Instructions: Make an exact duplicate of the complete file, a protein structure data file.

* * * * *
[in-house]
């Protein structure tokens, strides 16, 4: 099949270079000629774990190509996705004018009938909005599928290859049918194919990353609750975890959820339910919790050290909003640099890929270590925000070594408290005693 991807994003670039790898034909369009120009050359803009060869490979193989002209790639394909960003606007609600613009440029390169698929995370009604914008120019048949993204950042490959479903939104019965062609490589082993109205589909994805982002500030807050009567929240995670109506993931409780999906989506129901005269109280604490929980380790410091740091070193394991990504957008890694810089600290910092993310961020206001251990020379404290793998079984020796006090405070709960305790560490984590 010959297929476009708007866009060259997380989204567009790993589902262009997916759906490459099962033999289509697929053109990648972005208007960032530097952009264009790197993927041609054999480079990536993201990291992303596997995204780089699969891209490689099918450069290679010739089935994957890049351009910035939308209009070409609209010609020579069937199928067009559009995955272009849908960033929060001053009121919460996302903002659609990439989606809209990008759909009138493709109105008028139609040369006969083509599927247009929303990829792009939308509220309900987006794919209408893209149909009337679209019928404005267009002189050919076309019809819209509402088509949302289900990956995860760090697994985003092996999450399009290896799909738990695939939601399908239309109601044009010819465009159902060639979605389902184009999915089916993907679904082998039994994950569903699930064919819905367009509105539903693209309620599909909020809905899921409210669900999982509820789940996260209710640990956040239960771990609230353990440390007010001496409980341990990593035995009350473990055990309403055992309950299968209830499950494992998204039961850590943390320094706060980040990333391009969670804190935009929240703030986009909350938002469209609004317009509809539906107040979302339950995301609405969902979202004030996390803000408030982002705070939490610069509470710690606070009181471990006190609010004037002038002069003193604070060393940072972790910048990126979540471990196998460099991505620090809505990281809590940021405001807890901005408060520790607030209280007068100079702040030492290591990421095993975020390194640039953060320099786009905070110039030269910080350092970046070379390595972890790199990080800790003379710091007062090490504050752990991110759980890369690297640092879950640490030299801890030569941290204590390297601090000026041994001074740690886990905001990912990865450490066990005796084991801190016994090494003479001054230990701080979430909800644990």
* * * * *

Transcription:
[in-house]
């Protein structure tokens, strides 16, 4: 099949270079000629774990190509996705004018009938909005599928290859049918194919990353609750975890959820339910919790050290909003640099890929270590925000070594408290005693 991807994003670039790898034909369009120009050359803009060869490979193989002209790639394909960003606007609600613009440029390169698929995370009604914008120019048949993204950042490959479903939104019965062609490589082993109205589909994805982002500030807050009567929240995670109506993931409780999906989506129901005269109280604490929980380790410091740091070193394991990504957008890694810089600290910092993310961020206001251990020379404290793998079984020796006090405070709960305790560490984590 010959297929476009708007866009060259997380989204567009790993589902262009997916759906490459099962033999289509697929053109990648972005208007960032530097952009264009790197993927041609054999480079990536993201990291992303596997995204780089699969891209490689099918450069290679010739089935994957890049351009910035939308209009070409609209010609020579069937199928067009559009995955272009849908960033929060001053009121919460996302903002659609990439989606809209990008759909009138493709109105008028139609040369006969083509599927247009929303990829792009939308509220309900987006794919209408893209149909009337679209019928404005267009002189050919076309019809819209509402088509949302289900990956995860760090697994985003092996999450399009290896799909738990695939939601399908239309109601044009010819465009159902060639979605389902184009999915089916993907679904082998039994994950569903699930064919819905367009509105539903693209309620599909909020809905899921409210669900999982509820789940996260209710640990956040239960771990609230353990440390007010001496409980341990990593035995009350473990055990309403055992309950299968209830499950494992998204039961850590943390320094706060980040990333391009969670804190935009929240703030986009909350938002469209609004317009509809539906107040979302339950995301609405969902979202004030996390803000408030982002705070939490610069509470710690606070009181471990006190609010004037002038002069003193604070060393940072972790910048990126979540471990196998460099991505620090809505990281809590940021405001807890901005408060520790607030209280007068100079702040030492290591990421095993975020390194640039953060320099786009905070110039030269910080350092970046070379390595972890790199990080800790003379710091007062090490504050752990991110759980890369690297640092879950640490030299801890030569941290204590390297601090000026041994001074740690886990905001990912990865450490066990005796084991801190016994090494003479001054230990701080979430909800644990």